Apple frequently highlights third-party apps in TV commercials and in marketing photos for its devices. When’s the last time Google has promoted third-party apps for Android? Have they ever?
Speaking of solving problems and doing stuff that’s never been done before, Gruber says:
Google is the company that built Android after the iPhone, Google Plus after Facebook, and now a subscription music service after Spotify. They entered the RSS reader market, wiped it out, and are now just walking away from it. Gmail? Webmail but better. Think about even web search: Google search wasn’t something new; it was something better. Way, way, way better, but still.
Consider maps. Google Maps entered a market where MapQuest and others had been around for years. That wasn’t something great that didn’t already exist. It was a better version of something that already existed.
See the trick here? Google didn’t do anything that was’t done before. Gmail, Maps, Search, etc. Those are just refinements. But the iPhone? That’s an entirely new thing from wholecloth. We won’t say “the iPhone came after the Blackberry, after the Nokia Smartphones, after the PalmPhones”, we’ll just pretend they never existed.
Clearly, I disagree with Cromwell almost entirely, but up until this point, I have tried to at least give him the benefit of the doubt in terms of his earnestness. But at this point it’s hard not to suspect that he’s just trolling.
It was Larry Page who said, on stage at I/O:
Every story I read about Google is “us versus some other company” or some stupid thing, and I just don’t find that very interesting. We should be building great things that don’t exist.
I suppose technically Page didn’t claim that Google actually does build great things that don’t exist, only that they (and everyone in attendance) should. But the implication certainly is there.
Of course Apple didn’t invent the smartphone. No one thinks they did; no one has ever claimed they did. That includes Apple. In fact, Steve Jobs specifically and joyfully cited all of the predecessors cited by Cromwell during the iPhone’s introduction in 2007. He even showed them off:
Nothing better exemplifies what Apple does best: enter an existing market with a product that blows the competition away, through superior design and engineering.
When does executing on something so radically better count as “never been done before”? Gmail and Maps were some of the first in a new class of Web 2.0 applications, a whole new class of interactivity for a web app. Do Google’s datacenters counter as having never been done before? Co-loc points for hosting servers go back to the first dot.com boom, but to compare one of those with the way Google’s Datacenters are engineered as just refining is completely ignoring the depth to which Google reinvented the datacenter.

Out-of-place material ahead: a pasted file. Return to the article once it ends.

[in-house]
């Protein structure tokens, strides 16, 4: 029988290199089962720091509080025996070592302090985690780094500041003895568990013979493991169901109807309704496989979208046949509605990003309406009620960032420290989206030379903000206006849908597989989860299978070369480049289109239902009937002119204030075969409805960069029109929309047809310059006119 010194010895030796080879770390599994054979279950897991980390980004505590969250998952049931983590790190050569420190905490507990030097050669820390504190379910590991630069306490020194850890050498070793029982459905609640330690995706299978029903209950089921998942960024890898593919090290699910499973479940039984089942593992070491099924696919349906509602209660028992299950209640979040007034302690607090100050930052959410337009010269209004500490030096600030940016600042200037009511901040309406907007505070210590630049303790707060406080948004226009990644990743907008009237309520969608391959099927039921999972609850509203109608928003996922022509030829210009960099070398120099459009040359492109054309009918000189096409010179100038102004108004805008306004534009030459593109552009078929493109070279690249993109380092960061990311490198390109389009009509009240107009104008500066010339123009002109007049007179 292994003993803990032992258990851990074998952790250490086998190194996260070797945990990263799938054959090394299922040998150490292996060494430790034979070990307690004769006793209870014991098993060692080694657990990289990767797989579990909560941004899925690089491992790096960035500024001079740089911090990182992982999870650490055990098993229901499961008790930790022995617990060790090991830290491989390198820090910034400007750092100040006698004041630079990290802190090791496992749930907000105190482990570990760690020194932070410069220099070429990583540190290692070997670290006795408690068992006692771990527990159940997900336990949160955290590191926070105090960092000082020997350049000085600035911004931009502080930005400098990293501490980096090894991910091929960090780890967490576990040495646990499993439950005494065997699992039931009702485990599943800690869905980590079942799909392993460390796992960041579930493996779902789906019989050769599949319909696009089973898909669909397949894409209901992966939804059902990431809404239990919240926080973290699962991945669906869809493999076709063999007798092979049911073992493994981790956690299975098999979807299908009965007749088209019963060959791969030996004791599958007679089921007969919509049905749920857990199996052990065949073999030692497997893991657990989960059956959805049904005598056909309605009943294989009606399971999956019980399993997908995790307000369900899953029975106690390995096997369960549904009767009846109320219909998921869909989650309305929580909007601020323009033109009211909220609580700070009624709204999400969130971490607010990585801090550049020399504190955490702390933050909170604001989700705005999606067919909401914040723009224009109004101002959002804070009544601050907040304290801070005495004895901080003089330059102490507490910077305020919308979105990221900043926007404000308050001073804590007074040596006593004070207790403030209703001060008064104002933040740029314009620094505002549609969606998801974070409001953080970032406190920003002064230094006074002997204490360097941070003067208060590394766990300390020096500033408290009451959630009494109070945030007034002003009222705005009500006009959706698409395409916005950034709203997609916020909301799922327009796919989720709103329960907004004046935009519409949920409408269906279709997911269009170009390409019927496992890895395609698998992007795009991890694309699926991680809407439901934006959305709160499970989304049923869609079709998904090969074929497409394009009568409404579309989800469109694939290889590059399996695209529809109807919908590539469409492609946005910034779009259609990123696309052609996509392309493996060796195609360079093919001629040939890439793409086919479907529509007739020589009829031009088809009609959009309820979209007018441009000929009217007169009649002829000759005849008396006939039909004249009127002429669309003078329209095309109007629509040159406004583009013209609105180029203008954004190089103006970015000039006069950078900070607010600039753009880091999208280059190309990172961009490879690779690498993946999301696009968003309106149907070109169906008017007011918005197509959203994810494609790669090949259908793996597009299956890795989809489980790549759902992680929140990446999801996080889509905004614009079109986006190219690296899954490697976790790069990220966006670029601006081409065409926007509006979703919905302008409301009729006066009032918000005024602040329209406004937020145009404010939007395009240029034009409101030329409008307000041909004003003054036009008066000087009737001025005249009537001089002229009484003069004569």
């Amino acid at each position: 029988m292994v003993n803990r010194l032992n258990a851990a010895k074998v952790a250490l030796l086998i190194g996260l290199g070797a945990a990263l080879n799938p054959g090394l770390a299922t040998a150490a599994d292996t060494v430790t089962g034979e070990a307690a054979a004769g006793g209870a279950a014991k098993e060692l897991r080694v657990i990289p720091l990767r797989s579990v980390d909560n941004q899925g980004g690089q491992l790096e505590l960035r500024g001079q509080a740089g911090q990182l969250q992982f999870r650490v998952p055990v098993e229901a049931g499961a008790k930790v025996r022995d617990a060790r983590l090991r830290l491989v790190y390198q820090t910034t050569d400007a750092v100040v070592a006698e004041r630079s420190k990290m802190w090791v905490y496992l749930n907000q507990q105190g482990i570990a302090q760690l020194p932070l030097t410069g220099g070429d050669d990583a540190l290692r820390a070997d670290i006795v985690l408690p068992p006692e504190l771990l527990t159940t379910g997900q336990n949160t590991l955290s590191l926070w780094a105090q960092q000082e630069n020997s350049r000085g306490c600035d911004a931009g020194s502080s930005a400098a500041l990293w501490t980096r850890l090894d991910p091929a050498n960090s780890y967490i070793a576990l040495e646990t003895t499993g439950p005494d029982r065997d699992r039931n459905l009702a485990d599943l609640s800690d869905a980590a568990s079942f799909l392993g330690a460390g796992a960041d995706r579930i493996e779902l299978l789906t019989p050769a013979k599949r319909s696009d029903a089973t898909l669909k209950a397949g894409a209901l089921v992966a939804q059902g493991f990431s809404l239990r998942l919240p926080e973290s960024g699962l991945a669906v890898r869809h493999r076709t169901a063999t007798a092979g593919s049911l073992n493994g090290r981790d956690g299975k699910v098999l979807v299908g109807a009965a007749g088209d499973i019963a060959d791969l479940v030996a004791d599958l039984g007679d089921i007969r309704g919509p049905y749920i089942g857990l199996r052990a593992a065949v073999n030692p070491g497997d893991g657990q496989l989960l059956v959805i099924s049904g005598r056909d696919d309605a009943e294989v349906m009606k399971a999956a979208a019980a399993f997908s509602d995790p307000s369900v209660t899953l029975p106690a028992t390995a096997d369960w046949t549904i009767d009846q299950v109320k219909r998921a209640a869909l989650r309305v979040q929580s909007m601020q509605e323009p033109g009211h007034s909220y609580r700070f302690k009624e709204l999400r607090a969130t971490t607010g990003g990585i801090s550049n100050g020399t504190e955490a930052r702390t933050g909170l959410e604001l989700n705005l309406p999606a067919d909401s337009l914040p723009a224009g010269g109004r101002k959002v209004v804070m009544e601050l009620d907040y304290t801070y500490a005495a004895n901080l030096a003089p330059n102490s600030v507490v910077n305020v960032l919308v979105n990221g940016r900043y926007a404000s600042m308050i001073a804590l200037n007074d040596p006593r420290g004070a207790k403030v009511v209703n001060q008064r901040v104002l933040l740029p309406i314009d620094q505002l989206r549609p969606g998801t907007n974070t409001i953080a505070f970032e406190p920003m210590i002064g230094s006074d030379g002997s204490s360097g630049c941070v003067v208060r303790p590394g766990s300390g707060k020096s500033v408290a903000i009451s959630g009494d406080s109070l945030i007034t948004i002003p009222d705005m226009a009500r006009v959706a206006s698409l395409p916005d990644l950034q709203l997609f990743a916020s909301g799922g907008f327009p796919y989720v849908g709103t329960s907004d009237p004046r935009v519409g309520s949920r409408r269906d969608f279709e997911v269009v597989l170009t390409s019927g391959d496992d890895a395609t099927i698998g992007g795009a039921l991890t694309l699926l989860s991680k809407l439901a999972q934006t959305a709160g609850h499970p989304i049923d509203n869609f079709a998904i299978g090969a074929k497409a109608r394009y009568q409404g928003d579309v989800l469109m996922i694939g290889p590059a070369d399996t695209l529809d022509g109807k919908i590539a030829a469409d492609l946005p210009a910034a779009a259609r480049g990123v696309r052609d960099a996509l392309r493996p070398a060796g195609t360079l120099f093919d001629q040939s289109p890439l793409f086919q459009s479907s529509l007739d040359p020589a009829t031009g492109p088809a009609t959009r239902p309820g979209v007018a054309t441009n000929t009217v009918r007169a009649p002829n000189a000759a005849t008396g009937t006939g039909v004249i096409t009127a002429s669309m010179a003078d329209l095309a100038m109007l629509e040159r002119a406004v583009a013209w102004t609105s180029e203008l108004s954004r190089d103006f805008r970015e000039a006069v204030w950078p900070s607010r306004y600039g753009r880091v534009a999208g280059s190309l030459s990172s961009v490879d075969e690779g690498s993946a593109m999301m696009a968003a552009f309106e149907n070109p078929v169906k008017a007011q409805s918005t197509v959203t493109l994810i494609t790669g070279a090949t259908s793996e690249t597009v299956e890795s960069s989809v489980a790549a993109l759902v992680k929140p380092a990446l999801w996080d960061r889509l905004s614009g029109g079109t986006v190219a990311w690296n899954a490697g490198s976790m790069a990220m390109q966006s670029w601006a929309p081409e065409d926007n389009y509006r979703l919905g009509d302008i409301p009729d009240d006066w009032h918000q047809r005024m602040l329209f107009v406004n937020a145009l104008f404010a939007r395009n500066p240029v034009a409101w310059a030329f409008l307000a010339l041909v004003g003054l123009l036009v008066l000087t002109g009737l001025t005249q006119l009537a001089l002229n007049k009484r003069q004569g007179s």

I agree with every word of this. Google’s success in these markets is based on the superiority of their offerings: the best web search, the best webmail, the best maps. Enter an existing market with an overwhelmingly superior and hard-to-duplicate new product and destroy the competition. That’s what Apple does, and that’s what Google does. That’s what almost all successful companies do. But it’s Page who expresses disinterest in and considers “stupid” stories that pit Google “versus some other company”.
The difference with Google is not the competitiveness, it’s the hypocrisy of denying the competitiveness. It feels trite to accuse Cromwell of projection, but if there’s a company and its “fans” who are engaged in a “siege mentality”, it’s not Apple.
I for one am proud to be a googler because of things like the way Larry acquitted himself humbly, thoughtfully, and authentically at I/O. I’m glad he doesn’t engage in bitterness. Even if you think it’s fake spin, it’s still better than being an angry public jackass.
When I linked to this NYT report a month ago, I quoted the same passage as above, but for my own commentary merely quipped, “Eddy Cue, hardball player.” That’s true, but it was lazy — and in hindsight I regret it, insofar as it does not suggest that I see this as the least bit troubling, when in fact I do. ↩
Perhaps Apple’s (and Steve Jobs’s) folly in this case — of Eric Schmidt serving on the Apple board while Google was working on Android — was not in trusting Schmidt to keep Android on track as a BlackBerry-like platform, but in thinking that this was even possible. In hindsight it should have been obvious to Apple that all phones would soon be modeled after the iPhone. Android would have failed along with Symbian, Windows Mobile, Palm, and BlackBerry had it stuck to its roots rather than scramble to catch up to the iPhone as a fundamentally touchscreen-driven platform. ↩
Google Glass is a new thing. Self-driving cars are a new thing. But for all the hype surrounding Google’s experiments, these things are just that: experimental. Neither are even products on the market, let alone successful ones. ↩